Superintendents influencing golf course design
Golf architect Christine Fraser shares how superintendents can think like architects
May 1, 2020 By Mike Jiggens
A golf architect’s job is to provide a playable layout. A golf superintendent’s job is to maintain that layout. But a superintendent can still influence design, those attending January’s annual conference of the Ontario Golf Superintendents Association were told.
Architect Christine Fraser, who worked the past five years with renowned British architect Martin Hawtree, told the gathering in Niagara Falls that technical and practical elements of design are considered foundational and are important to the sustainability of a golf course.
Everything a golfer does counteracts the roles of the architect and superintendent, the Kingston, Ont. native said.
“There’s naturally going to be a breakdown in the playing conditions,” she said. “When elements of the course are no longer playable, that’s when we need to step in and put our architect mindsets to work and see what the bigger problem is.”
Tees, for example, can be influenced by a superintendent to simplify his job, provide a greater challenge for golfers and give those areas a better chance to recover.
Fraser said the size of a tee should be relative to par for that hole. Most tee shots on par three holes will be made with an iron, resulting in multiple divots. Tee blocks will consequently need to be adjusted regularly to allow for the regeneration of turf. Because a driver is used on most par five tees, the sweeping motion of the tee shot will result in fewer – if any – divots, necessitating a comparatively smaller surface.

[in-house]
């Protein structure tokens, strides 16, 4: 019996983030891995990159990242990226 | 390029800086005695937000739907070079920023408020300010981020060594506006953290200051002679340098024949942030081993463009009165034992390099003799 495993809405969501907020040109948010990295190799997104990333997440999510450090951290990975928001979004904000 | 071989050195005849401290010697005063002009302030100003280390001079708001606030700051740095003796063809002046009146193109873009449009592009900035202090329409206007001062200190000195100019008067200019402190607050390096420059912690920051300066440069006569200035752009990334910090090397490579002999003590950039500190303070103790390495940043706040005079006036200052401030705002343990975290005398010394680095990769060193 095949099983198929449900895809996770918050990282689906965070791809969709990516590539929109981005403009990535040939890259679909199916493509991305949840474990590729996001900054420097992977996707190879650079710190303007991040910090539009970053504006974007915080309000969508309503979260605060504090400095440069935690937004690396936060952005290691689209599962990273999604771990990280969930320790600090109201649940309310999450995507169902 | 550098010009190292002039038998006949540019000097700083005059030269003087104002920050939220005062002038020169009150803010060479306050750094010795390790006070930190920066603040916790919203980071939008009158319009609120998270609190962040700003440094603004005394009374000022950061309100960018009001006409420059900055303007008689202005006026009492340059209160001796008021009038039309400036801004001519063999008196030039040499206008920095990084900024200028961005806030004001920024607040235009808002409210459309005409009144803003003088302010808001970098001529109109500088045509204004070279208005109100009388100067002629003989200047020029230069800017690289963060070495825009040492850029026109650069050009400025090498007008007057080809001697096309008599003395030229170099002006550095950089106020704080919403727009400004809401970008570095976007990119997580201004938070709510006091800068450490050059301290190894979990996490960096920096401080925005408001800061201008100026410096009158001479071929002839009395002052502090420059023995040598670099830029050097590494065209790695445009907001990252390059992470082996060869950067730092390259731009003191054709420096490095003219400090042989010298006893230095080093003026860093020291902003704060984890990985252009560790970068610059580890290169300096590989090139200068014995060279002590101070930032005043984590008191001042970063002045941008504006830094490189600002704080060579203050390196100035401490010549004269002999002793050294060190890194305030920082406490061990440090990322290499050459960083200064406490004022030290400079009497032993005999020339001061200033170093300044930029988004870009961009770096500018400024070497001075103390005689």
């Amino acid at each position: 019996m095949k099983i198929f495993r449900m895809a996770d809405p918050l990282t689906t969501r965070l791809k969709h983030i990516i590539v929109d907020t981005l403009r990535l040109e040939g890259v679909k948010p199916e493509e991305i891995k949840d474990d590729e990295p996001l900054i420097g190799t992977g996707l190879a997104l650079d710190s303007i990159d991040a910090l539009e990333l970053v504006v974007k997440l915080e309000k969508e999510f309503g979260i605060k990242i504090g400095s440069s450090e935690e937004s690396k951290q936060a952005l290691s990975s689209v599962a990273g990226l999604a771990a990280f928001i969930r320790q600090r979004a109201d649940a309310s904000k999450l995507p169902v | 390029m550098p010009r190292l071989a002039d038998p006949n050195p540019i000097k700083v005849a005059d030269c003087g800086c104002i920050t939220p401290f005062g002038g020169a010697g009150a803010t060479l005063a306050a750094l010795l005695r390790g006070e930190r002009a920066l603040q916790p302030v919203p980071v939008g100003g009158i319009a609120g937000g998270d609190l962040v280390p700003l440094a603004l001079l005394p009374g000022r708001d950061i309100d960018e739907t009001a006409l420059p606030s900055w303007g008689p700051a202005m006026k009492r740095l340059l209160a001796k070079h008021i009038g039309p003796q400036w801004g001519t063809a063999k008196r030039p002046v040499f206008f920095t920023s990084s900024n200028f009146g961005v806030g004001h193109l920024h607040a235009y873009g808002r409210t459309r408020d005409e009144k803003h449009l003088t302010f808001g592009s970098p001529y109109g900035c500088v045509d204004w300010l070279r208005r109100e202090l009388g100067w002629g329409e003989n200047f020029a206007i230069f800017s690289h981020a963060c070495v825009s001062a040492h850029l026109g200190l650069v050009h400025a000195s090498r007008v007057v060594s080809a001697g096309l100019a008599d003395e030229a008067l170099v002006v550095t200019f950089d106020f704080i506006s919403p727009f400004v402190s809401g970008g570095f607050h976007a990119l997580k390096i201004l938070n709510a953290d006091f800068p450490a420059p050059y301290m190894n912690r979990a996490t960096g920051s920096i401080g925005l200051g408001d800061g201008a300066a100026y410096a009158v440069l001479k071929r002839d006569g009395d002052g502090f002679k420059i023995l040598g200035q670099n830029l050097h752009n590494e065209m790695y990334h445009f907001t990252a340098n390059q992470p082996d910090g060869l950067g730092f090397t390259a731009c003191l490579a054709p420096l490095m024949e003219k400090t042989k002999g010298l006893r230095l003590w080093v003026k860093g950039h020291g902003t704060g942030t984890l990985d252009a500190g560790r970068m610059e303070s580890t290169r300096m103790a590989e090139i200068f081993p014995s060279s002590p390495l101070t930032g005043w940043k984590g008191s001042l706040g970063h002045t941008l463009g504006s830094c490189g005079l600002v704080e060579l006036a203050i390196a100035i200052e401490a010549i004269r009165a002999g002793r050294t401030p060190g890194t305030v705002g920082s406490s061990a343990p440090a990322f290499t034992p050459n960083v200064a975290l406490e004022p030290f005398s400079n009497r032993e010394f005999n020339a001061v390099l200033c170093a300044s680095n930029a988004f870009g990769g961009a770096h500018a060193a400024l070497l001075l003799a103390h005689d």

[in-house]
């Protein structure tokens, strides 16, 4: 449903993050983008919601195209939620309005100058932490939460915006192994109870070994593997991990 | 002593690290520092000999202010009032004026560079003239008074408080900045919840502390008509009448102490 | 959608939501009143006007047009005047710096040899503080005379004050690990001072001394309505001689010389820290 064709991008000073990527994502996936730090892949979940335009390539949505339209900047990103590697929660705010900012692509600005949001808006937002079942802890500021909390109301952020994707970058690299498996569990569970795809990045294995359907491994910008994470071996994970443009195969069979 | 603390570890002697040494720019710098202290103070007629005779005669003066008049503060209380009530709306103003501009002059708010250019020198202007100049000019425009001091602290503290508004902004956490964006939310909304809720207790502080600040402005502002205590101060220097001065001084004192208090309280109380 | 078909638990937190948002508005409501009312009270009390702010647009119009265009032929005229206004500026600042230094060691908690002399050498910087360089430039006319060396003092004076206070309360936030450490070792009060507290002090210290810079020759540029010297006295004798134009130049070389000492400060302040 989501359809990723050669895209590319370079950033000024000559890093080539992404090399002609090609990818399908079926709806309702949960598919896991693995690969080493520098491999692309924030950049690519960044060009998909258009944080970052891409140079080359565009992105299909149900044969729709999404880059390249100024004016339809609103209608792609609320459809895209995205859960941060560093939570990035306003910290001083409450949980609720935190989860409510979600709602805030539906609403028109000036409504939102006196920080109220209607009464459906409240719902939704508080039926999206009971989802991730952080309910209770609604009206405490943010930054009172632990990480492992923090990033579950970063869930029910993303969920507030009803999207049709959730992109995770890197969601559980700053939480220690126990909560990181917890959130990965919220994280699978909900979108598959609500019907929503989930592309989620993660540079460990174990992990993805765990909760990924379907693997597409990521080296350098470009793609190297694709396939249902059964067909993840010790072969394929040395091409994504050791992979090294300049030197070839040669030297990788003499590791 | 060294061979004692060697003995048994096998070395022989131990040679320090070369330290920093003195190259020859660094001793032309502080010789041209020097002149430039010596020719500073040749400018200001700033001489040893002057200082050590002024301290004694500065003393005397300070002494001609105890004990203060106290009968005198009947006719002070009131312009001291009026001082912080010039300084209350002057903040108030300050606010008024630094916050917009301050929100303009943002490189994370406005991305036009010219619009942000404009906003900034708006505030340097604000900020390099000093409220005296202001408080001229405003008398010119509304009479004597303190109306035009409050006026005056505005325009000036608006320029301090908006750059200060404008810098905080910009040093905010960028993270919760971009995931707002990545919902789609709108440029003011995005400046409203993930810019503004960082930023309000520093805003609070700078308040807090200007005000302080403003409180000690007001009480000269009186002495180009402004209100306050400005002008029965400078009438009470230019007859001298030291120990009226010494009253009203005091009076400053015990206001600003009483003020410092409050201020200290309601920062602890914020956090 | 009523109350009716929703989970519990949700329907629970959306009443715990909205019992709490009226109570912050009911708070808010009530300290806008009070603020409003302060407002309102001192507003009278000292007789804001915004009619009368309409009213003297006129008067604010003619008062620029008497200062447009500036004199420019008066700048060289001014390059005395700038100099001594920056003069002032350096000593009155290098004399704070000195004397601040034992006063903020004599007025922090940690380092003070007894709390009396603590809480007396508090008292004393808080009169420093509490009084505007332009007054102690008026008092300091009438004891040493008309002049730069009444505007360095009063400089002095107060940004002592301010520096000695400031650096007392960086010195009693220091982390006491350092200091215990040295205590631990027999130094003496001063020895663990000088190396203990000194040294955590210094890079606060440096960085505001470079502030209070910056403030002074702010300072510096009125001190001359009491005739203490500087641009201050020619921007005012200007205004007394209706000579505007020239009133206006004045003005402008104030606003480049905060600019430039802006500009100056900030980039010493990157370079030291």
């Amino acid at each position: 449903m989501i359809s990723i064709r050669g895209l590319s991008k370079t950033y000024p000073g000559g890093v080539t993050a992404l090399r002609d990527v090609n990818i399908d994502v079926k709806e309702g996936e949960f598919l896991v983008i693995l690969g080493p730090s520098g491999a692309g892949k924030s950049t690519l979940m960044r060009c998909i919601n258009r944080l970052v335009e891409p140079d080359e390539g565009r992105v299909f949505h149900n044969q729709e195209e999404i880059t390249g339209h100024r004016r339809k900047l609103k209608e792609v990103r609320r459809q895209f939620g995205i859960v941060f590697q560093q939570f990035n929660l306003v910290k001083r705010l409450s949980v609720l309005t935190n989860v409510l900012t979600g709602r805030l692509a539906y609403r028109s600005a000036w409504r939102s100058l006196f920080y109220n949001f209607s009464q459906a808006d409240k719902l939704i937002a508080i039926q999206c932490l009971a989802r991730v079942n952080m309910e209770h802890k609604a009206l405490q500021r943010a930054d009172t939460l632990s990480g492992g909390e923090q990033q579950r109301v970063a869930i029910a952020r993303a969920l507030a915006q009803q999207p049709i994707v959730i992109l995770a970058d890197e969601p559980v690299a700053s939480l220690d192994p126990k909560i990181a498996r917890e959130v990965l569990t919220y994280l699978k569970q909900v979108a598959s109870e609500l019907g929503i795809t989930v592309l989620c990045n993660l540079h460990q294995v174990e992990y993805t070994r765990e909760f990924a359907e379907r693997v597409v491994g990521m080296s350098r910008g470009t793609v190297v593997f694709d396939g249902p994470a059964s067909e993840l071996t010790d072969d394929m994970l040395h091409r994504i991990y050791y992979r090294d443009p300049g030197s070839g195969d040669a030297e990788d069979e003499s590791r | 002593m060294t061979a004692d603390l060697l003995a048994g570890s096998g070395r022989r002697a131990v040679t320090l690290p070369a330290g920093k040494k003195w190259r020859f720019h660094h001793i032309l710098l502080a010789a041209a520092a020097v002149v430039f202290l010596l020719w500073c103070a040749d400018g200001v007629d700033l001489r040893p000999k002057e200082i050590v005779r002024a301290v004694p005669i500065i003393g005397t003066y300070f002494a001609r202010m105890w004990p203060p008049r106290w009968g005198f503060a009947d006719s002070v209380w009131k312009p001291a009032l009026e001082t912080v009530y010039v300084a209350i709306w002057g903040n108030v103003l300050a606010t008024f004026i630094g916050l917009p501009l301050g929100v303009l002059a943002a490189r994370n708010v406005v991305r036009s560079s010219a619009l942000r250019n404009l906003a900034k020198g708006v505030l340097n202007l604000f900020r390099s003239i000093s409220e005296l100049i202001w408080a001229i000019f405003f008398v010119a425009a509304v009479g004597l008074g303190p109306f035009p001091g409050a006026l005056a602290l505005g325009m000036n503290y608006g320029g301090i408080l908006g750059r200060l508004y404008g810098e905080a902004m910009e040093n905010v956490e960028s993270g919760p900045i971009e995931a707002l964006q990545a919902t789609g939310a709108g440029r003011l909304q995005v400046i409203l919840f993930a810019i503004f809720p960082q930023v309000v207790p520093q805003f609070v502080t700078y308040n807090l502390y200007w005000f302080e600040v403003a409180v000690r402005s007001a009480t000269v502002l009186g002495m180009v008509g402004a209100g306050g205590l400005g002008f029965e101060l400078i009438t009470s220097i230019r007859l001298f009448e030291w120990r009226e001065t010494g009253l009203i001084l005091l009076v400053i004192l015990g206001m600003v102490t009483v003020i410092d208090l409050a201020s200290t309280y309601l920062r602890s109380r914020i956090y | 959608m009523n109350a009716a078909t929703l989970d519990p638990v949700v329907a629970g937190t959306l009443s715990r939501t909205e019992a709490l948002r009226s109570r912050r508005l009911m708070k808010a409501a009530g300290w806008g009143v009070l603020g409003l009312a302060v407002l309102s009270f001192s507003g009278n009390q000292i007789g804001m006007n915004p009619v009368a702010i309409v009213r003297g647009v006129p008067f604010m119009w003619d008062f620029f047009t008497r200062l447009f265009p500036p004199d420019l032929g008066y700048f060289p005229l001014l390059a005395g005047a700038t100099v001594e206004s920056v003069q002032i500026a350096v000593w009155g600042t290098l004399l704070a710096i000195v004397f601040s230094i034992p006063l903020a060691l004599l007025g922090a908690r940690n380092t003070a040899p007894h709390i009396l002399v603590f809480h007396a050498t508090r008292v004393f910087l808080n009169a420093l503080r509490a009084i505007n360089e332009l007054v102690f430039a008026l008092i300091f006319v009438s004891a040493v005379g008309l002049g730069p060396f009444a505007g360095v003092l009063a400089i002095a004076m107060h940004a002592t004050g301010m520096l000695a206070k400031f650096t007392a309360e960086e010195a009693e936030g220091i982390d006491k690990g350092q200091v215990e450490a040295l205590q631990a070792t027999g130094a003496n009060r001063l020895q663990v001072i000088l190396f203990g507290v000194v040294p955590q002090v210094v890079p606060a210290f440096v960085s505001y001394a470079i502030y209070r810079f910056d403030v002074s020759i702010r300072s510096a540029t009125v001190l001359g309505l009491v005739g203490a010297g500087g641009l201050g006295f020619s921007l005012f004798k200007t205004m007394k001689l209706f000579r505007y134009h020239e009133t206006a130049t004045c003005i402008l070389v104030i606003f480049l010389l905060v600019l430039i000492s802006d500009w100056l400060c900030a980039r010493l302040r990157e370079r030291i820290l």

Other characteristics of tees that need consideration include sloped surrounds and accessibility by both golfers and mowers.
“Take a look at your tees and see if there are any areas that need addressing and apply these thoughts. You have the machines and tools to fix it yourself.”
Greens will need even more attention, she said. There must be sufficient area for pin changes and the spreading of wear. Greens of a certain age will experience “green creep,” or a gradual reduction in surface area due to mowing patterns that come up short of the original perimeter.
“With half an inch or an inch every year, your greens are going to get smaller. Look at your sprinkler heads. Were they a foot away and now they’re two feet away from the green…or three feet away? This is something you can easily fix. Extend your mowing edge and make the green bigger and allow for a more puttable surface.”
The tendency is for mower operators to err on the inside of the cut edge of greens to avoid scalping the fringe. Consequently the size of the green gets smaller over time.
Access points to greens
Fraser urged superintendents to look for the access points to their greens, noting that putting surfaces with only one access point will experience plenty of compaction and additional wear from machinery and golfers who are limited to a single entry point. In cases of “punch bowl” greens, the access point is normally through the approach.